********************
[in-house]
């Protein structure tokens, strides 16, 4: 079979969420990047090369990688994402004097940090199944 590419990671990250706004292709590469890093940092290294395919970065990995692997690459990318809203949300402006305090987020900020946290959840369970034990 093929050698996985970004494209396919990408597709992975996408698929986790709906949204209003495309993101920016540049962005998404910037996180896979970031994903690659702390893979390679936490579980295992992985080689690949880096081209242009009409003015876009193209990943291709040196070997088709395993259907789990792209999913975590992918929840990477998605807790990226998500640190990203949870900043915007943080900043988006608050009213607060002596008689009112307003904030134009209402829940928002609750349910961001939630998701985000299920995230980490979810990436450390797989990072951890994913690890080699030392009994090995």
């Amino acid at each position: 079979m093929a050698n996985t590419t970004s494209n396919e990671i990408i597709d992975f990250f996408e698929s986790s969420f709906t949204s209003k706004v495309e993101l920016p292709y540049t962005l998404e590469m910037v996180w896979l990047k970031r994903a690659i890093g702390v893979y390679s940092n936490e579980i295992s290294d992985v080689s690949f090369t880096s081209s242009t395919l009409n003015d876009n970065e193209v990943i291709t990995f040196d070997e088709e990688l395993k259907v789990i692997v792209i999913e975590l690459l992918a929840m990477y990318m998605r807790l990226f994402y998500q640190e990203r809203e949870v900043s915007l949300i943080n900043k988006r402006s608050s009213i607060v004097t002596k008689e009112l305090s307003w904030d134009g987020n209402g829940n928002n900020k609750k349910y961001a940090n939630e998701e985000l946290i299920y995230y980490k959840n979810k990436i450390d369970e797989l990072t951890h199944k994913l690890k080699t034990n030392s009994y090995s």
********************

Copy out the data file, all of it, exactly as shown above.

[in-house]
């Protein structure tokens, strides 16, 4: 079979969420990047090369990688994402004097940090199944 590419990671990250706004292709590469890093940092290294395919970065990995692997690459990318809203949300402006305090987020900020946290959840369970034990 093929050698996985970004494209396919990408597709992975996408698929986790709906949204209003495309993101920016540049962005998404910037996180896979970031994903690659702390893979390679936490579980295992992985080689690949880096081209242009009409003015876009193209990943291709040196070997088709395993259907789990792209999913975590992918929840990477998605807790990226998500640190990203949870900043915007943080900043988006608050009213607060002596008689009112307003904030134009209402829940928002609750349910961001939630998701985000299920995230980490979810990436450390797989990072951890994913690890080699030392009994090995």
């Amino acid at each position: 079979m093929a050698n996985t590419t970004s494209n396919e990671i990408i597709d992975f990250f996408e698929s986790s969420f709906t949204s209003k706004v495309e993101l920016p292709y540049t962005l998404e590469m910037v996180w896979l990047k970031r994903a690659i890093g702390v893979y390679s940092n936490e579980i295992s290294d992985v080689s690949f090369t880096s081209s242009t395919l009409n003015d876009n970065e193209v990943i291709t990995f040196d070997e088709e990688l395993k259907v789990i692997v792209i999913e975590l690459l992918a929840m990477y990318m998605r807790l990226f994402y998500q640190e990203r809203e949870v900043s915007l949300i943080n900043k988006r402006s608050s009213i607060v004097t002596k008689e009112l305090s307003w904030d134009g987020n209402g829940n928002n900020k609750k349910y961001a940090n939630e998701e985000l946290i299920y995230y980490k959840n979810k990436i450390d369970e797989l990072t951890h199944k994913l690890k080699t034990n030392s009994y090995s």